System and desktop applications to make your windows experience a more enjoyable one. The coolest of these has to be the multiple desktop application. Enhance and enjoy.
Archive for 2005
Take one look at poorly written code and you’ll see just one influence of art in computer programming. Strong visual skills are important for writing good code. On the flip side, understanding the inner workings of your medium will make you a better artist. It is important for a web designer to understand how a web site is built, so they can take advantage and push the limitations of the pixel. More on this from John Littler…
The folks at Adaptive Path usually have good things to say, and this article is no different. Indi Young does an excellent job of explaining why treating your home page like a portal can be a bad move. I agree with her thoughts, but there are exceptions. For portalish sites (wow…I don’t think I’ve said “portal” in a while) it makes sense. For example, if I’m visiting cbs.sportsline.com I probably don’t mind lots of clutter with so much content, but I already know what I’m getting before I go there. There is a healthy balance between having an annoying, get out of my way, splash page and 9 million links….especially with larger sites because the tendency is to cram too much information in.
We are actively developing Intervals; web based task & time management. We originally developed Intervals for our own company and we have had so much interest that we are redeveloping it and will offer it as a subscription based service.
If you are interested in following the project, please visit intervals101.com.
Online advertising is still going off. I have absolutely no problem with paid searches and online advertising in general. I do however, have issues with Rich Media Ads that take over your browser. These forced ads are annoying and just get in the way of why you are at a site in the first place. If you want to be annoyed, go to espn.com and try to view MLB scores. Unless things have changed, you’ll get a hefty ad that blocks a healthy portion of the navigation. This is a perfect example of advertising gone too far.
This Yahoo news article summarizes a Reuters report on US Internet Ad revenue…. $3 billion in Q2 this year:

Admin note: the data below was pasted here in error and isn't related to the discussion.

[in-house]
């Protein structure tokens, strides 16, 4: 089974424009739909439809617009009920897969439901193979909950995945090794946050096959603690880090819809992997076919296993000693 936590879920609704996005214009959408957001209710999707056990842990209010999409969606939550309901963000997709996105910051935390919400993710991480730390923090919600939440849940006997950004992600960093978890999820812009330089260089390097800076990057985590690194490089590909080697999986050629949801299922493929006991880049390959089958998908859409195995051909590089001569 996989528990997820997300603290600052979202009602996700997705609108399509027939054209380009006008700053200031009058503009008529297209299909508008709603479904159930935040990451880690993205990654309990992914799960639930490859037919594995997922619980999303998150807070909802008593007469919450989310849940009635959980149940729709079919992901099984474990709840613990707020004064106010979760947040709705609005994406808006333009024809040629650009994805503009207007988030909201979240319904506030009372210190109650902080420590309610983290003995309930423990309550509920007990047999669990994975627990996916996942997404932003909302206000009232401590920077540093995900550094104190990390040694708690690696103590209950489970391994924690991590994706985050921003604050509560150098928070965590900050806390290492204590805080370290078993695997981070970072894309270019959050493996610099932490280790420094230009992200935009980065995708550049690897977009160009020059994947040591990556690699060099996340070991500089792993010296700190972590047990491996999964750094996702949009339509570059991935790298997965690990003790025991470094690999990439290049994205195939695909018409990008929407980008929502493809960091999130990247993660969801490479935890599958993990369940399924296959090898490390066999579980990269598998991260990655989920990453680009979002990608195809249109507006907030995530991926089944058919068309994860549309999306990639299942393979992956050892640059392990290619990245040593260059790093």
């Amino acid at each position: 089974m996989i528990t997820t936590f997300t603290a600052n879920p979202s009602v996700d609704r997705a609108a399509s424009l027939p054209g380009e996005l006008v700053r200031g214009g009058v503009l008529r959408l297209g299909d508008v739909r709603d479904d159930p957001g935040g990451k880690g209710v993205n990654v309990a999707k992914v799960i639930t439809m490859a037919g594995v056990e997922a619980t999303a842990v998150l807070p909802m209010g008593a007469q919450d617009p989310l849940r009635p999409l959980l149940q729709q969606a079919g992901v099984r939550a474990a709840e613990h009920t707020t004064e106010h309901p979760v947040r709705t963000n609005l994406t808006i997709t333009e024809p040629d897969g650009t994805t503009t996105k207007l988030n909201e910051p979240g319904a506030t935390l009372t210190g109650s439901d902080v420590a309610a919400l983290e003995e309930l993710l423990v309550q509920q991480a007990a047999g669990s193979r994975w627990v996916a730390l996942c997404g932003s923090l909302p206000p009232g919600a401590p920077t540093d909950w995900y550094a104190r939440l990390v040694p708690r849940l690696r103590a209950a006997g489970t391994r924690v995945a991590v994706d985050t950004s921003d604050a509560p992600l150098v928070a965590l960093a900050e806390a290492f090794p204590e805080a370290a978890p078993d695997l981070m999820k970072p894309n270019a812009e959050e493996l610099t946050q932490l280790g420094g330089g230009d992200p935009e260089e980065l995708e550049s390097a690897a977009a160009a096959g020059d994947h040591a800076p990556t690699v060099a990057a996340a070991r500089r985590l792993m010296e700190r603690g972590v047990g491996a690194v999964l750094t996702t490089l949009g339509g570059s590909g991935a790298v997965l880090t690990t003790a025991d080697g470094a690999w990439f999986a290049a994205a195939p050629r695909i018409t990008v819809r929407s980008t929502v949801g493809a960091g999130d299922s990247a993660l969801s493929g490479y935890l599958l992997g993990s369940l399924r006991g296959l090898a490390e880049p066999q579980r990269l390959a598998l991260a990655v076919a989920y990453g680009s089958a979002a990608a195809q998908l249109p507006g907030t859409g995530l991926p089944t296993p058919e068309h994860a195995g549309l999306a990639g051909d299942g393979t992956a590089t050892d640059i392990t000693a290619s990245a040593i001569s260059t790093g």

Web 2.0 deals with the ongoing evolution of Web 1.0 (aka the Internet as we know it). It’s a statement on the condition of things and where they are evolving to.
Digital Web Magazine has a good summary of Web 2.0 and how it impacts web designers. Check it out here.
Internet 2.0 is a departure from the current Web as we know it. Internet 2.0 is a consortium of universities with some government and non profit involvement. It has an all fiber backbone with extremely high bandwidth throughputs and applications are built around experimental protocols. Here is the official Internet 2.0 site.
“That gap is closing. Take a look at Google Suggest. Watch the way the suggested terms update as you type, almost instantly. Now look at Google Maps. Zoom in. Use your cursor to grab the map and scroll around a bit. Again, everything happens almost instantly, with no waiting for pages to reload.”
>>The fact that a page has to reload in order for the user to retrieve content is quickly becoming a thing of the past. It’s great that the majority of the web browsers are compliant enough that we can start using the Ajax concept. –Jaime
Here’s how the creator of the application marumushi describes it:
“Newsmap is an application that visually reflects the constantly changing landscape of the Google News news aggregator. A treemap visualization algorithm helps display the enormous amount of information gathered by the aggregator. Treemaps are traditionally space-constrained visualizations of information. Newsmap’s objective takes that goal a step further and provides a tool to divide information into quickly recognizable bands which, when presented together, reveal underlying patterns in news reporting across cultures and within news segments in constant change around the globe.”
>> We’ve been using this little gem for a while, but I neglected to post about it. Lookout Search is very fast and very efficient….if you ever accidentally drag and drop an email into a folder you don’t have to worry about it. Lookout uses a speedy index to find items…you can even spider your calendar and notes.